OSLO – Norway plans to tighten restrictions on coal investments for its $1-trillion sovereign wealth fund while opening it up for renewable-energy infrastructure assets.
The government proposes to expand its coal ban by adding absolute caps on production of thermal coal, or its use in power generation, which would target big companies such as Glencore, Anglo American, BHP Group, RWE and Uniper. The current restrictions, introduced in 2015, have been criticised by politicians from opposition parties and environmental groups because their emphasis on relative thresholds mean miners and utilities with a big exposure to coal were left out.
“The coal criterion is amended to also capture companies with considerable coal-related operations in absolute terms,” Norway’s Finance Ministry said.
The government proposed to keep the current rules excluding companies that base more than 30% of their revenues or activities on coal, while adding absolute limits of 20-million tons of coal for miners and 10 000 MW for power capacity.
To be sure, the current rules allow the fund to stay invested in a company in breach of the threshold if it has specific plans that would make it compliant at a later point, suggesting that could also be the case for the new restrictions. Norway’s coal ban has already led the fund to exclude 69 companies.
The Conservative-led government earlier resisted calls from several political parties and environmental activists to allow the fund to invest in renewable infrastructure, but said on Friday that expectations of significant future investments in these assets made the market interesting.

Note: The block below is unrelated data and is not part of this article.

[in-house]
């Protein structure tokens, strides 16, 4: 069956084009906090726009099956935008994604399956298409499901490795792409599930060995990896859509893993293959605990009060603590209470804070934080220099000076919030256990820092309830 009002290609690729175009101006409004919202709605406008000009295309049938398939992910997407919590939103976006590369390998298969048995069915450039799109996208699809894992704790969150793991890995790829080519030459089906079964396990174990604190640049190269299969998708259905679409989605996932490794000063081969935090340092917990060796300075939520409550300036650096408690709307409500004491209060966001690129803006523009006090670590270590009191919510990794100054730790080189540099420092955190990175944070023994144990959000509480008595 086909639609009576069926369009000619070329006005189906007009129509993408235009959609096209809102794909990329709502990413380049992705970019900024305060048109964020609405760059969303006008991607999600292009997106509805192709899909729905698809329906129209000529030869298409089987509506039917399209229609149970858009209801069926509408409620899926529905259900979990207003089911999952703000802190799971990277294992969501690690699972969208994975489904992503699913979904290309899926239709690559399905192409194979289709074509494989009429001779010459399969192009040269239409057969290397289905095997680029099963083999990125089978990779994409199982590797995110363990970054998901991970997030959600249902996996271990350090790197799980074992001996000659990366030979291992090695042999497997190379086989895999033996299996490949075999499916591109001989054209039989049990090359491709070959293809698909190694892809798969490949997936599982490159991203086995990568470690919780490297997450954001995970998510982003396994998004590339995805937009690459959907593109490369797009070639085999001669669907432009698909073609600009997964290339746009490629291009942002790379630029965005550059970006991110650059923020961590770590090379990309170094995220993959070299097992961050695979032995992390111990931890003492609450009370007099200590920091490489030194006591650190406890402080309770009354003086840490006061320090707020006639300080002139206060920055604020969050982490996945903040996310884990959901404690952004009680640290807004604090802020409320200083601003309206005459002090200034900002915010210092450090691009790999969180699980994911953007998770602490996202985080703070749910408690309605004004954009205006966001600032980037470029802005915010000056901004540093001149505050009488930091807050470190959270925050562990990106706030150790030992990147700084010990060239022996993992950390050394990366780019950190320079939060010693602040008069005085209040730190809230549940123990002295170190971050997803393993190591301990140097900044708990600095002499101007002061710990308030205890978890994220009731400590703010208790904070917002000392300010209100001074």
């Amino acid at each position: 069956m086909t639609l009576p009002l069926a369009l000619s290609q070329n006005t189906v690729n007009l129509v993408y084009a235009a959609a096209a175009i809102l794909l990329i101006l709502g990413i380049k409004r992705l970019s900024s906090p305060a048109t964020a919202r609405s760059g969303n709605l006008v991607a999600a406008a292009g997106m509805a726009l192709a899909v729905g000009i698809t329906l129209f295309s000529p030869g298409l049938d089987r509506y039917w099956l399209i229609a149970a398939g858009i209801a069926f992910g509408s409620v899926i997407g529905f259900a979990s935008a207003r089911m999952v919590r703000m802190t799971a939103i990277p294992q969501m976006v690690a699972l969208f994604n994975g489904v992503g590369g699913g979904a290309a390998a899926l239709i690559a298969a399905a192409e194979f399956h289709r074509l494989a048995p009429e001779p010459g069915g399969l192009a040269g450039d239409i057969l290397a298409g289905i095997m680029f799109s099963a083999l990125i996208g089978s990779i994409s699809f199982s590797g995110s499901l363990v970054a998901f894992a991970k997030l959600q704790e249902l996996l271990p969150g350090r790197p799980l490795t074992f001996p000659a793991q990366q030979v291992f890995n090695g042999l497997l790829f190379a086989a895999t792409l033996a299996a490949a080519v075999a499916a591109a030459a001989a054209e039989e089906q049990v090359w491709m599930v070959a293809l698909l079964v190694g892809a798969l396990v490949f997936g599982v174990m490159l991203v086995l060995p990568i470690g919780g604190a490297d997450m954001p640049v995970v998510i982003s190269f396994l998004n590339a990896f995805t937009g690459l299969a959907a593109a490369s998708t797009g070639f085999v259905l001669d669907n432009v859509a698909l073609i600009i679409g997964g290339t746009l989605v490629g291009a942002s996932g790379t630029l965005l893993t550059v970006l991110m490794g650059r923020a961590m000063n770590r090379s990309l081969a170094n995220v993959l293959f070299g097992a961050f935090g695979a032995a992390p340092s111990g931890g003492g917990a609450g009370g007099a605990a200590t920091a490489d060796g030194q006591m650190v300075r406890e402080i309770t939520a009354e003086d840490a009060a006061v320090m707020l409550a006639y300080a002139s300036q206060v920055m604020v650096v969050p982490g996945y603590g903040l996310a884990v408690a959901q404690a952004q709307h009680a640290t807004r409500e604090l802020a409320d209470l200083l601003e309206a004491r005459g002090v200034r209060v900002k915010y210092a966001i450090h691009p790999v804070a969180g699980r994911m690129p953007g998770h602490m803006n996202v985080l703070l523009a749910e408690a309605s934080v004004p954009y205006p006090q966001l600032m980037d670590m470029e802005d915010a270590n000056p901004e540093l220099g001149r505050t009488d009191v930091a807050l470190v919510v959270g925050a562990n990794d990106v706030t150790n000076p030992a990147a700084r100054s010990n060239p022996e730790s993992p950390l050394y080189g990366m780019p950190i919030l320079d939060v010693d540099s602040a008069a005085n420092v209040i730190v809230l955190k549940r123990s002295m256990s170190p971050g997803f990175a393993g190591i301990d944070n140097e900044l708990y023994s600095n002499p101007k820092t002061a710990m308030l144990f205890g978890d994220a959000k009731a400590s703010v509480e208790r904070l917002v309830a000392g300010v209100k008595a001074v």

“Allowing for unlisted renewable energy infrastructure is not a climate policy measure, but is a part of the investment strategy for the fund,” Finance Minister Siv Jensen said in a statement. “These investments shall be subject to the same profitability and transparency requirements as the other investments of the Fund.”
The government proposed a cap of 2% of the fund for renewable-energy infrastructure, and signalled that it would start out in developed markets only. It proposed doubling the upper limit on the so-called environment-related mandates to 120-billion kroner ($14-billion), it said in the statement.
The infrastructure move marks the first time a new asset class has been added to the fund since it received permission to invest in real estate in 2010. Apart from those property investments, which made up only 3 percent of the portfolio at the end of 2018, the fund is only allowed to hold unlisted equity if the company plans a listing.
The proposal adds another step in the diversification of Norway’s wealth, which was built on oil and gas production. The Nordic country, western Europe’s biggest petroleum producer, last month took a step forward in cutting the fund’s holdings in oil and gas companies in order to reduce its overall exposure to the risk of lower crude prices.